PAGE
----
12 step guide to taking the risk out of buying a used tractor

 

The do's and don'ts of buying a second had tractor
The do's and don'ts of buying a second had tractor
Derek Casey

Derek Casey

If you're on the lookout for a second-hand tractor, you need to protect yourself from getting stung with a bad deal.

The first choice you will face is whether to buy from a dealer or go private. Buying from a reputable dealer is a far safer option and offers a level of quality standard and back-up.

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If going this route, let your local dealer know what you are looking for and they can keep an ear out. Dealers regularly take in second-hand tractors and some even offer a three or six-month warranty, which ensures there is a basic level of after sales back-up available. The other option is to buy privately.

There are lots of deals available through farming classifieds and websites, but keep in mind that buying private is much riskier because you don't have the all-important after-sales service or any warranty. It is still possible to buy a good-quality tractor privately, but you need to do your homework because if the proverbial hits the fan, you are on your own.

Keep the following tips in mind before parting with your cash - these checks can be applied to buying any used tractor.

1. Axle

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Axle

Look at the hub bearing wear. Jacking the front of the tractor up and shaking the wheels — top to bottom — will give an indication to the degree of bearing wear. If these are shot, it can be a labour-intensive job to rectify.

2. Hub

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Hub

Check the axle hub seals. Dirt and grime can work its way in here and rupture the seals. These can be costly to replace and traces of oil around the inner rim are the tell-tale signs.

3. Hitch B

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Hitch B

On machines that have been on a dump trailer, the linkage will not give an accurate reflection of the work a tractor has been subjected to. Have a look at the pick-up hitch in this instance. Significant wear on the hook or lateral play on the pick-up hitch is a better way to judge the workload.

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4. Test drive

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Test drive

As with any machine considered for purchase, it is wise to take it for a road test. It is advisable to try every gear in the machine to highlight if the transmission is functioning correctly. Keep an eye on the dash for error codes and run the pto in both 540 and 1,000rpm mode to ensure it is selecting both ranges with ease. Test the four-wheel drive and diff lock to ensure both are selecting and disengaging on request.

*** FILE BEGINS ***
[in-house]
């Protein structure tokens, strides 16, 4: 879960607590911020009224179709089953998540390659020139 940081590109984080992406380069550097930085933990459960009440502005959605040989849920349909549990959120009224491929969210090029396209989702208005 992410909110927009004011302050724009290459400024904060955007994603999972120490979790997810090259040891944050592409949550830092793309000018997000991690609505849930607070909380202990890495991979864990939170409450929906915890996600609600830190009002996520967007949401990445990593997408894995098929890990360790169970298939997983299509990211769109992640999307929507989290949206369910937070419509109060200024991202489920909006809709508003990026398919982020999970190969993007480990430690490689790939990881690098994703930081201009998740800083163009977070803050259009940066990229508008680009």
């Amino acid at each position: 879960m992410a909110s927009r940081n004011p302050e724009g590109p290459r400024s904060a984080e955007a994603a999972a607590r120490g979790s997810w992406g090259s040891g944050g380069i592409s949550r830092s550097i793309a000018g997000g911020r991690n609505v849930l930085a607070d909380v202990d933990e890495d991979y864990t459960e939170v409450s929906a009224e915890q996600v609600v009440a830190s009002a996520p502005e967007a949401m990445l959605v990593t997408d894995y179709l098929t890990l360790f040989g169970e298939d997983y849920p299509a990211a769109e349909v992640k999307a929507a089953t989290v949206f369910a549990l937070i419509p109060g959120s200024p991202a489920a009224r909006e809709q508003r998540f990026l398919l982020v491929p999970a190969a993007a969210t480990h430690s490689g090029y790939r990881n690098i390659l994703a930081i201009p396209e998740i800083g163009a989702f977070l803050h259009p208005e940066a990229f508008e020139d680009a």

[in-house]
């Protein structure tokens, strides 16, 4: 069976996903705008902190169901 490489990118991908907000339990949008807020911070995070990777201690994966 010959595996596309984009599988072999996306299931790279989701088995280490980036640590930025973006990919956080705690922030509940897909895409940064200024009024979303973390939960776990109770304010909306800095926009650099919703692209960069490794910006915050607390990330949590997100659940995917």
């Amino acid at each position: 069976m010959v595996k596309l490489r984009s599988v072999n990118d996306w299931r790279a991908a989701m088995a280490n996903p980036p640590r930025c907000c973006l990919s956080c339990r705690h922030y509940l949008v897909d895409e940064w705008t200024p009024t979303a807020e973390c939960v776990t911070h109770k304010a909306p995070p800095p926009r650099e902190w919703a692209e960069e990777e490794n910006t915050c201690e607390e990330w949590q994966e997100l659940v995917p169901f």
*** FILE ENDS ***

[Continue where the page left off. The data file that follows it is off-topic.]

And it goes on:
5. Seat

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Seat

Test if the seat is functioning correctly. If the machine is to be used for long days working in the field, it is worth having a comfortable seat. Considering a replacement seat can cost anything from €500 upwards - it is not a trivial matter.

6. Cab

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Cab

A quick look at the rear suspension rams and the bushings will tell a lot about the cab suspension. The bushing - which dictates the upper and lower limits of cab movement - should run around the middle of the stoppers. If the bushing is toward the bottom or the top, it shows a fault is present.

7. Pto

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PTO

The pto can cause trouble if it has suffered abuse such as being engaged at high engine rpm. Some pto shafts are held on by a series of internal bolts; it's not uncommon for one of these to work loose and come off. If the pto is used with one of the bolts missing, it can become bent. Running the pto while keeping an eye on the shaft will show any imbalance in the shaft.

8. Transmission

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Gear box

As with any machine considered for purchase, it is wise to take it for a road test. It is advisable to try every gear in the machine to highlight if the transmission is functioning correctly. Keep an eye on the dash for error codes and run the pto in both 540 and 1,000rpm mode to ensure it is selecting both ranges with ease. Test the four-wheel drive and diff lock to ensure both are selecting and disengaging on request.

9. Turbo

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Turbo

If the tractor is a powered by a turbo-charged engine, look for oil leaks around the engine area, especially on the turbo. Inexperienced drivers can develop a habit of killing the engine without giving it a chance to idle. Seals can occasionally give and are expensive to replace.

10. Track rod

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Track rod

Simple things, like poorly maintained track-rod ends, have a knock-on effect on other items, such as tyre wear. With the engine running, shaking the steering wheel illustrates the wear in track rod ends.

11. Hitch A

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Hitch A

Typically, the linkage is as good an indicator as any to the amount of work the tractor has done. Hoisting the lift arms up illustrates any play in the linkages. A tight linkage has suffered little wear or abuse.

12. Clutch

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Clutch

In tractors fitted with a mechanical gearbox, clutch wear can be determined by holding the brakes on while releasing the clutch with 2nd gear selected at 1000rpm. If this forces the tractor engine to labour or stall, the clutch is in good nick. If not, the clutch is getting worn and will need replacing — a cost you may want to avoid unless you can negotiate good warranty.

It's still possible to buy a good quality tractor privately, but you need to do your homework

Indo Farming


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